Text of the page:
$435,000 to revitalize Beekman Beach

Town of Oyster Bay receives environmental grant

Work to begin on green infrastructure project


In the coming months, Oyster Bay residents and visitors to the hamlet looking out over the harbor can expect to see floating barges of plants as part of a new project by the town to mitigate stormwater runoff and work in tandem with the town’s ongoing oyster rehabilitation projects.

The Town of Oyster Bay was recently awarded a $435,000 grant from the New York State Environmental Facilities Corporation to spearhead a transformative project aimed at enhancing water quality, implementing green infrastructure, and mitigating stormwater runoff in Oyster Bay Harbor.

Town Supervisor Joseph Saladino said the grant was just the most recent part of Oyster Bay’s ongoing efforts to protect the local environment.

“We applied for this knowing that restoring the pristine waters of Oyster Bay Harbor is extremely important, and it’s one of the many steps that we have taken and will be taking going forward to make sure that we get our harbor to the best it’s ever been,” Saladino said. “This project is specifically about ensuring that runoff that contains some contaminants from the roadway is filtered before it reaches Oyster Bay Harbor.”

The grant-funded project will facilitate comprehensive green infrastructure improvements at Beekman Beach and the Mill River Outfall, addressing longstanding water quality issues plaguing the harbor. A key focus of the initiative is the installation of nine floating wetlands, spanning the Mill River Outfall, along with 1,200 linear feet of wetland restoration and the establishment of oyster reefs.

These measures are designed to mitigate stormwater runoff originating from a sprawling, multi-jurisdictional watershed spanning approximately 1850 acres.

“When you improve a natural resource, you protect its sustainability,” Saladino said. “The harbor is very important to our natural resources, it’s very important to the sustainability of the marine environment, but it’s also very important to our local economy, and we want to continue to make sure that all of them thrive.”

The floating wetlands and oyster reefs will serve as natural filtration systems, effectively reducing excess nutrients, pollutants, and bacteria from stormwater runoff before it disperses throughout Oyster Bay Harbor, particularly nitrogen. Moreover, these innovative components showcase the potential of ecological systems to address water quality issues sustainably and practicality.

In addition to improvements at the Mill River Outfall, the project will advance community-oriented plans for green infrastructure enhancements at the two-acre beach parking lot. These enhancements, including porous pavers (a form of pavement which catches rainwater runoff), street trees, and bioswales (small strips of grass which catch and filtrate water before it can reach the shore), aimed to further mitigate pollution, increase groundwater recharge, and provide environmental education opportunities.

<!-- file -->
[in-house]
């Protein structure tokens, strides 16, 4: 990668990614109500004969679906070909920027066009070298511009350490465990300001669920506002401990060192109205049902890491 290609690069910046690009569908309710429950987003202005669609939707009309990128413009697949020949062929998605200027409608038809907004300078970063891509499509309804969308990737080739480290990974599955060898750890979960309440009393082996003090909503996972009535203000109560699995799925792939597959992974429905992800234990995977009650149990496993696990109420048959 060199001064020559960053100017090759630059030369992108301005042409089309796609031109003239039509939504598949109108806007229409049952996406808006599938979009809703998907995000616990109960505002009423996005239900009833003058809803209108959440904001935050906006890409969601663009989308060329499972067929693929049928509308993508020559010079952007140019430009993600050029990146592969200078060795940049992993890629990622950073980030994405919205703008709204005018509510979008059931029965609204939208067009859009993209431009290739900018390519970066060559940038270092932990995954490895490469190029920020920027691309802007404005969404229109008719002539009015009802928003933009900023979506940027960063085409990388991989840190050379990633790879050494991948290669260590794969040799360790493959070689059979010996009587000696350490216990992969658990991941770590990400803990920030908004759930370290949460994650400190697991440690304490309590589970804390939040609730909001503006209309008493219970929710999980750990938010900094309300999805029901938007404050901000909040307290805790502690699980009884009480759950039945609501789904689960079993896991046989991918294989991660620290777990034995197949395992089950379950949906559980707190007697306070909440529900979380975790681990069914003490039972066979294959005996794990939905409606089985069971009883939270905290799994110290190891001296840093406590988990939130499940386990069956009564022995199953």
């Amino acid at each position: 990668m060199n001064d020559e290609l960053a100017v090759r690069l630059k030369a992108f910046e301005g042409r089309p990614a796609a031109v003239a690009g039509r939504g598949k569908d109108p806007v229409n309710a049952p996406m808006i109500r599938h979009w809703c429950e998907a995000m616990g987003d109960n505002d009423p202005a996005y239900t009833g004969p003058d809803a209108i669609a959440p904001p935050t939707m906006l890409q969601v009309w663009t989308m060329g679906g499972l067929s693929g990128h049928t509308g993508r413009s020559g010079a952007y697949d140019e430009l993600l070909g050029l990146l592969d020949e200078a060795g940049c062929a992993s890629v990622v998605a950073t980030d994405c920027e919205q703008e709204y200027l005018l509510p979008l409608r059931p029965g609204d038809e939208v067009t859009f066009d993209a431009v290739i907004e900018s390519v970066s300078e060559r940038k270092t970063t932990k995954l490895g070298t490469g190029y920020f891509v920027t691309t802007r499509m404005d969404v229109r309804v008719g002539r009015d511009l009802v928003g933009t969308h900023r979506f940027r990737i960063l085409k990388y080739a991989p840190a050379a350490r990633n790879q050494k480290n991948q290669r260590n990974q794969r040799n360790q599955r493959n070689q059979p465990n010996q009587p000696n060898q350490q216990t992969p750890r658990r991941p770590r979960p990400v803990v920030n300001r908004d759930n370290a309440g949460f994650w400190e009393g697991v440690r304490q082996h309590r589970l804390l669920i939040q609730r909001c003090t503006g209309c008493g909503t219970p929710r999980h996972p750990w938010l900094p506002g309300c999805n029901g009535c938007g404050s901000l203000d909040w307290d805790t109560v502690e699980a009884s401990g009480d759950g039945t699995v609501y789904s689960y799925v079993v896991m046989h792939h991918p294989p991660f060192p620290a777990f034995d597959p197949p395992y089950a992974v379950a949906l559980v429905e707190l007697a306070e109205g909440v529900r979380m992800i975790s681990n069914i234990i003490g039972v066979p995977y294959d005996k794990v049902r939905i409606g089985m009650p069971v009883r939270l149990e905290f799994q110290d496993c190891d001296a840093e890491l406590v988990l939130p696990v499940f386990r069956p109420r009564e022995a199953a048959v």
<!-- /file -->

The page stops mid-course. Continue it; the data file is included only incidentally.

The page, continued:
“We’re making sure that this project serves many purposes,” Saladino said. “We’re doing well by the public, we’re protecting the environment, but we’re also keeping in mind the taxpayers’ needs.”

The project’s significance extends beyond environmental considerations, with Saladino highlighting its potential to foster educational opportunities and community engagement.
Christine Suter, executive director of Friends of the Bay, expressed enthusiasm for the project’s potential impact, adding that the environmental organization would be supporting the town in this project and spreading awareness about its importance.

“What we’re going to be doing is providing support and possibly developing educational or outreach opportunities for students and community members to participate in learning about the project,” Suter said. “It’s exciting because this is going to be the first floating wetland project in Nassau County, and hopefully this can serve as an example for what can be done in neighboring bays such as Hempstead Harbor.”

Oyster Bay Harbor, renowned for its diverse marine life and ecological significance, has long grappled with the repercussions of stormwater runoff, resulting in the closure of shellfish harvesting and swimming areas. However, with the implementation of the comprehensive green infrastructure improvements outlined in the project, there is renewed hope for the harbor’s ecological restoration and long-term sustainability.

For more information on the project and ongoing environmental initiatives in Oyster Bay, visit OysterBayTown.com or FriendsOfTheBay.org.